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While you can’t avoid natural disasters, or control all situations, you can be prepared. I was in Southern Thailand with my family when the Asian tsunami struck. We had a close call, but were not injured. This is what I’ve learned.

Before you leave home:

Leave your travel itinerary with your family, a friend and someone at work. Include all the phone/ fax numbers and email addresses for your hotels and your flight schedules.

Register your travel itinerary online at

This site allows you to enter your local and home contacts, itineraries, and passport numbers. U.S. embassies and consulates abroad are there to help Americans who are victims of accidents, crime or illness, or to help family or friends contact you in an emergency or disaster. Overseas consular officers will also provide you with the names of reputable local hospitals, lawyers and doctors and issue a temporary passport and even provide small loans if you have lost all your cash and credit cards.

Make photocopies of your itinerary, hotel confirmations, passport, driver’s license and airline tickets and pack them in your carry-on bag.

Your emergency kit, which should be packed in your carry-on luggage, should contain:

  • CASH – Several $20 bills and at least ten $1.00 bills WHY? CASH IS KING. If there is a power outage, credit cards and ATM cards can’t be used.
  • Cell phone with charger
  • Phone card with a PIN you can easily remember. WHY? Cell phones don’t work in some areas and you may need to use pay phones or the phone in your hotel room.
  • Consider renting a satellite phone if you must be in contact with home or the office from ships, mountainous areas or remote locations.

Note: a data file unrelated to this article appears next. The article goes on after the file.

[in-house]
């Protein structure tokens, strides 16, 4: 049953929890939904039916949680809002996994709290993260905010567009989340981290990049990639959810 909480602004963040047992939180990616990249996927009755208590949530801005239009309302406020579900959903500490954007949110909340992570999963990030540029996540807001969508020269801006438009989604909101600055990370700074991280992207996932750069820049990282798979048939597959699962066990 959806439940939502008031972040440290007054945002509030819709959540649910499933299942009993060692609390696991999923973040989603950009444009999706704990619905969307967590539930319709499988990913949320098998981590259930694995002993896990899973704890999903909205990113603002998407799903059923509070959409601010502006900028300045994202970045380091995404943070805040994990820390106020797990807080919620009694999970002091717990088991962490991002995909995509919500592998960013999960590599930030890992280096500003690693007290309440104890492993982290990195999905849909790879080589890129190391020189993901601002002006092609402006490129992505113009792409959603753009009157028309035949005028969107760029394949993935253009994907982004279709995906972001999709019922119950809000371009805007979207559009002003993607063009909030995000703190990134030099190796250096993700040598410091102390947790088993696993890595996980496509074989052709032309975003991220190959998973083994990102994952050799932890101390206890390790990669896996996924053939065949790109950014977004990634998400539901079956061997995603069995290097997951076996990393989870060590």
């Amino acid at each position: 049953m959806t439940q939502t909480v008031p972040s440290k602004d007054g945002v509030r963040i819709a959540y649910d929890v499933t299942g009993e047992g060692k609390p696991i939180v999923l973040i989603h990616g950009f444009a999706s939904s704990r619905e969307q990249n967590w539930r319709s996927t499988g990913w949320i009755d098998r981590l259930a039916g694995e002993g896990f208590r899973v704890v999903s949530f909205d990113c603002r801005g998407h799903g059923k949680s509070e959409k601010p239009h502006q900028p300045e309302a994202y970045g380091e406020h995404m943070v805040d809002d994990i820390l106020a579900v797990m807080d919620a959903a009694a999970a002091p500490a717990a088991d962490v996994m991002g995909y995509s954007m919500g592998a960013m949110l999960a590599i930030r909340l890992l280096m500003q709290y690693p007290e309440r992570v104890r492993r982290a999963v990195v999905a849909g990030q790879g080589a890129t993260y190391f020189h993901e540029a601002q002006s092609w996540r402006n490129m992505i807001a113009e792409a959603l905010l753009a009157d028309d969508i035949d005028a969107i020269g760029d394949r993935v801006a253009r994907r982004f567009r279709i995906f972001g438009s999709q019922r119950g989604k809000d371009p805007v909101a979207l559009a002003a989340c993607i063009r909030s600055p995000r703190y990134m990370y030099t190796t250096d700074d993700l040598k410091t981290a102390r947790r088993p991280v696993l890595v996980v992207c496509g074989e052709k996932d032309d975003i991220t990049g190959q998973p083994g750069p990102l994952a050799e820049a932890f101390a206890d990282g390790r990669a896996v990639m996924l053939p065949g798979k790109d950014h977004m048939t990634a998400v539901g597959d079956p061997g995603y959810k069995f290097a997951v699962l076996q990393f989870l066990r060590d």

• Bottled water
  • Filling snack bars
  • Medicine (enough prescription medicine to last 4 days more than your trip).
  • A list of your prescriptions, with their generic names. Brand names vary from country to country
  • Extra batteries for phone and flashlight
  • Tiny flashlight
  • Your doctor’s phone number, in case a hospital or emergency center needs to contact the doctor for your medical history/allergies, etc.

Consider overseas travel health insurance. Make sure it covers emergency evacuation, lost luggage, trip cancellation, medical, dental, and life insurance coverage, at the least.

If you’re a scuba diver, Diver’s Alert Network (800-446-2671) offers complete coverage for diving accidents, and if you’re a thrill-seeker or mountain climber, ask your insurance company about special insurance to cover adventure sports—these activities are often excluded from basic insurance plans.

Travel Guard International (800-826-1300) and Access America (800-284-8300) offer overseas insurance plans, while the International Association for Medical Assistance to Travelers (716-754-4883) provides a free directory of English-speaking physicians worldwide. International insurance is offered by International SOS and Medjet